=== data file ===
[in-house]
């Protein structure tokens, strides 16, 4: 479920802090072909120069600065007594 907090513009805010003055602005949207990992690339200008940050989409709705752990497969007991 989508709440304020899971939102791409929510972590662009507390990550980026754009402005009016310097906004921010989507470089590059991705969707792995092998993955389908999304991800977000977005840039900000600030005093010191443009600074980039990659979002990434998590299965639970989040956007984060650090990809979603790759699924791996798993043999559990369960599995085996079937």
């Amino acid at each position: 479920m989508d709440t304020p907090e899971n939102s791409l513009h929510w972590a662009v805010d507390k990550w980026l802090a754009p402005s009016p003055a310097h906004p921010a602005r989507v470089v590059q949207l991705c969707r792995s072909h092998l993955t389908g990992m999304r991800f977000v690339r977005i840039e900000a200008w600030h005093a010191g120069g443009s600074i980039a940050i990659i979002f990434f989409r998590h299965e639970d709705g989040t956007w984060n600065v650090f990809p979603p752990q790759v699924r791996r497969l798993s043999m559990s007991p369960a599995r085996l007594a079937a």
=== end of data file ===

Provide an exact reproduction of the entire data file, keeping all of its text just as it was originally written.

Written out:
[in-house]
């Protein structure tokens, strides 16, 4: 479920802090072909120069600065007594 907090513009805010003055602005949207990992690339200008940050989409709705752990497969007991 989508709440304020899971939102791409929510972590662009507390990550980026754009402005009016310097906004921010989507470089590059991705969707792995092998993955389908999304991800977000977005840039900000600030005093010191443009600074980039990659979002990434998590299965639970989040956007984060650090990809979603790759699924791996798993043999559990369960599995085996079937």
């Amino acid at each position: 479920m989508d709440t304020p907090e899971n939102s791409l513009h929510w972590a662009v805010d507390k990550w980026l802090a754009p402005s009016p003055a310097h906004p921010a602005r989507v470089v590059q949207l991705c969707r792995s072909h092998l993955t389908g990992m999304r991800f977000v690339r977005i840039e900000a200008w600030h005093a010191g120069g443009s600074i980039a940050i990659i979002f990434f989409r998590h299965e639970d709705g989040t956007w984060n600065v650090f990809p979603p752990q790759v699924r791996r497969l798993s043999m559990s007991p369960a599995r085996l007594a079937a």